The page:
When Do Courts Award Spousal Support in an Oregon Divorce?

Spousal support (sometimes known as alimony) may be appropriate in some Oregon divorce cases. Spousal support refers to one spouse’s payments to the other after a divorce. Parties to a divorce will often encounter several expenses in separating their lives and ending a marriage. A court can order alimony during a trial if parties cannot agree to an alimony amount.

Oregon maintains unique rules because it is one of the few states that adhere to a “no-fault divorce.” This means that courts will not consider fault in equitable distribution or spousal support. Thus, it is essential that those considering a divorce consult with an attorney to ensure that they protect their rights, assets, and standard of living.

Types of Spousal Support in Oregon

Oregon has three primary types of spousal supports: transitional, compensatory, and maintenance.

Transitional Support

Transitional support is a short-term type of support that the court generally reserves for short or mid-length marriages. As the name suggests, this support facilitates a spouse’s transition into the workforce.

Compensatory Support

Compensatory Support refers to support designed to repay a spouse for the spouse’s financial contributions during the marriage to the other party’s education, training, or earning capacity.

Maintenance Support

Maintenance support maintains a spouse’s reasonable standard of living after the divorce. Maintenance is also appropriate when a spouse cannot become self-supporting because of a long-term absence from the workforce, disability, or age.

Oregon judges may award temporary support to a dependent spouse during the divorce process. These temporary orders are effective as soon as the judge signs them, and it lasts until the judge changes the order or finalizes the divorce.

Relevant Factors in Spousal Support Determinations

Unlike other states, Oregon maintains different factors for courts to follow for each type of support. The first step in each determination requires the requesting spouse to establish a financial need that the other spouse can afford to pay. After meeting this threshold requirement, the court will evaluate the matter to determine the appropriate type, amount, and duration of support.

Transitional Support Factors:

  • Duration of the marriage,
  • Spouses’ education, training, and employment qualifications,
  • Spouse’s work history,
  • Financial resources and needs of each spouse,
  • Tax consequences of spousal Support to each spouse,
  • Custodial and child support responsibilities; and
  • Any other factors the court deems essential to a just and equitable outcome.

Compensatory Support:

  • Nature, duration, and amount of the spouse’s contribution,
  • Duration of the marriage,
  • Earning capacities of each spouse,
  • The marital benefit to date,
  • Tax consequences to each spouse; and
  • Any other factors the court deems essential to a just and equitable outcome.

Maintenance Support:

  • Duration of the marriage,
  • The age of the spouses,
  • The physical, psychological, and emotional health of each spouse,
  • The marital standard of living,
  • Relative income of each spouse,
  • Financial needs and resources of each spouse,
  • A spouse’s work experience, training, skills,
  • The tax consequences to each spouse,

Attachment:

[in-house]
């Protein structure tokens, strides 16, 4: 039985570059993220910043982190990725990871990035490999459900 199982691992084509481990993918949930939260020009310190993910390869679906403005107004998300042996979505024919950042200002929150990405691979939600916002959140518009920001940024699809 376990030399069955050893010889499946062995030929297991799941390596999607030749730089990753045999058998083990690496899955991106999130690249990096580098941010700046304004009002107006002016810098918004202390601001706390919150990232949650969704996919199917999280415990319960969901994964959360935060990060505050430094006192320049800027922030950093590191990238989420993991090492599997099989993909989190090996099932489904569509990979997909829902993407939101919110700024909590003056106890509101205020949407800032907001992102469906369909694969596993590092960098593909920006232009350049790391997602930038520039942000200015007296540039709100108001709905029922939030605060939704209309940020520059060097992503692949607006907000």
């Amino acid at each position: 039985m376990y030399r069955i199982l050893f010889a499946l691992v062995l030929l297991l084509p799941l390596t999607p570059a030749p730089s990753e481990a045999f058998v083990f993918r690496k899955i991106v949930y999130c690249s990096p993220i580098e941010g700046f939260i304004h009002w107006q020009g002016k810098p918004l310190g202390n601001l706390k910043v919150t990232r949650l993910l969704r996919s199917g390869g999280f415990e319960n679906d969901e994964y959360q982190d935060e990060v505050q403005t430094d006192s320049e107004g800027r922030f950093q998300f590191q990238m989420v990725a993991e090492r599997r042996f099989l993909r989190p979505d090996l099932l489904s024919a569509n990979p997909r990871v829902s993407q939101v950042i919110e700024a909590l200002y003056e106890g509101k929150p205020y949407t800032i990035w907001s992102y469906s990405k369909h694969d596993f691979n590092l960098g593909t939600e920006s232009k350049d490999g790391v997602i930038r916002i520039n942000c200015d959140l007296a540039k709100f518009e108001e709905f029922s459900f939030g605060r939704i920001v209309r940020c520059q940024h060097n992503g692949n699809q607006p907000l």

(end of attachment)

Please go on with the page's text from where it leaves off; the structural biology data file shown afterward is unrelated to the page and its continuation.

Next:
• Custodial and child support responsibilities; and
  • Any other factors the court deems essential to a just and equitable outcome.

Courts can order one type of support or a combination, depending on the couple’s situation. The court does not use a particular formula, and judges maintain complete control over the final award. An attorney is an invaluable resource to these proceedings because they can assist in securing a just and equitable outcome.

Modifying Spousal Support

Spousal support determinations are based upon circumstances at the time of the divorce; thus, modifications at a later time may be necessary. In an Oregon divorce, either spouse can motion the court to modify or terminate spousal support. However, a judge will only order a modification or termination if the requesting spouse establishes a substantial change in circumstances that warrants a modification.

The Impact of Spousal Support on Taxes

Beginning on January 1, 2019, spousal supports or maintenance payments are not deductible from the payer spouses’ income. Spousal support is not includable the income of the receiving spouse. These new rules apply in divorce or separation agreements executed after December 31, 2018.

Contact the Experienced Oregon Divorce Lawyers at Gearing Rackner & McGrath, LLP to Schedule a Confidential Consultation Today

If you are in the process of filing for divorce or are considering filing in the near future, contact the respected Oregon family law attorneys at Gearing, Rackner & McGrath, LLP. As veteran divorce lawyers, we have extensive experience handling Portland divorce cases and the related issues that frequently come up throughout the divorce process, including the determination of spousal support. We also handle modifications to existing spousal support orders. We provide custom-tailored legal advice and solutions for clients throughout Oregon and Southwest Washington, including in Multnomah County, Clackamas County, Washington County, Clatsop County, Columbia County, Yamhill County, Clark County, Cowlitz County, Skamania County, and Klickitat County. To learn more about how our award-winning attorneys can assist you in a spousal support or modification order, call us at 503-222-9116 or contact us through our online form to learn more about how we can help.

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